Bugs, drugs and disease

Three recent papers in Nature Communications from the Borenstein lab explore the relationship between gut microbes, drugs, disease, and microbiome transplant


The diverse community of bacteria residing in the gut, known as the "gut microbiome," plays a significant role in various disease states. Within Prof. Elhanan Bornstein's research team, they are pioneering innovative computational tools for analyzing big data related to the microbiome. Their aim is to deepen our understanding of how the interaction between bacterial populations and the human body influences health.

Over the past year, the group has made notable contributions, publishing a series of articles in the esteemed journal Nature Communications. These articles introduced a novel computational method for identifying bacterial and metabolite clusters associated with disease states, a machine learning model for predicting drug effects on the microbiome, and a statistical analysis involving data from fecal transplants and bacterial interventions.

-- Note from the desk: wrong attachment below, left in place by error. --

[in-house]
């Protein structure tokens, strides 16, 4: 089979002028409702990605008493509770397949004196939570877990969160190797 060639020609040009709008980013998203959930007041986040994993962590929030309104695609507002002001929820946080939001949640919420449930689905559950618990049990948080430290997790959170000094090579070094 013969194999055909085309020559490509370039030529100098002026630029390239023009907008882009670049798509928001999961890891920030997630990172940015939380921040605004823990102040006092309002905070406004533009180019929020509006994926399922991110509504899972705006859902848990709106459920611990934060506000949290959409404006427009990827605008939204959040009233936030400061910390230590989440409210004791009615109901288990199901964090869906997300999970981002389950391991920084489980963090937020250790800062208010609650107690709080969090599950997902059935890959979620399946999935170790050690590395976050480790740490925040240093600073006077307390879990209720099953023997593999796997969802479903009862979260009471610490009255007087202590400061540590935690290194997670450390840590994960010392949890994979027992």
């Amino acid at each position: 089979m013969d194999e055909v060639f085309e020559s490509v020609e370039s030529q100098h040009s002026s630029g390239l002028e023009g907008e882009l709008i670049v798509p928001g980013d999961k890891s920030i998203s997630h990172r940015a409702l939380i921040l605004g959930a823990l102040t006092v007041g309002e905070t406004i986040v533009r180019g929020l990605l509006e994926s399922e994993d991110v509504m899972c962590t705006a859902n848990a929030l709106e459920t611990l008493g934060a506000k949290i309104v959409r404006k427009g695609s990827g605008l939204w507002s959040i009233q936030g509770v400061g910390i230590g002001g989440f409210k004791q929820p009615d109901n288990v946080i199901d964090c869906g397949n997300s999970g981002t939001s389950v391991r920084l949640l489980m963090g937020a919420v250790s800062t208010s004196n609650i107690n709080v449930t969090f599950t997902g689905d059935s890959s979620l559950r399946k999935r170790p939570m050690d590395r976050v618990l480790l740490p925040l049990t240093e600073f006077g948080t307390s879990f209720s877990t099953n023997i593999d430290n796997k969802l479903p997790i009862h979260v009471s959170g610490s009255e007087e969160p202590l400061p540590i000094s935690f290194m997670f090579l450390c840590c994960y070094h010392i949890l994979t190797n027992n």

The publications have garnered significant attention, reflecting the team's commitment to advancing our knowledge of microbiome dynamics and their impact on human health.

Here are the articles published in Nature Communications.




Relative dispersion ratios following fecal microbiota transplant elucidate principles governing microbial migration dynamics 


Multi-omic integration of microbiome data for identifying disease-associated modules


A data-driven approach for predicting the impact of drugs on the human microbiome




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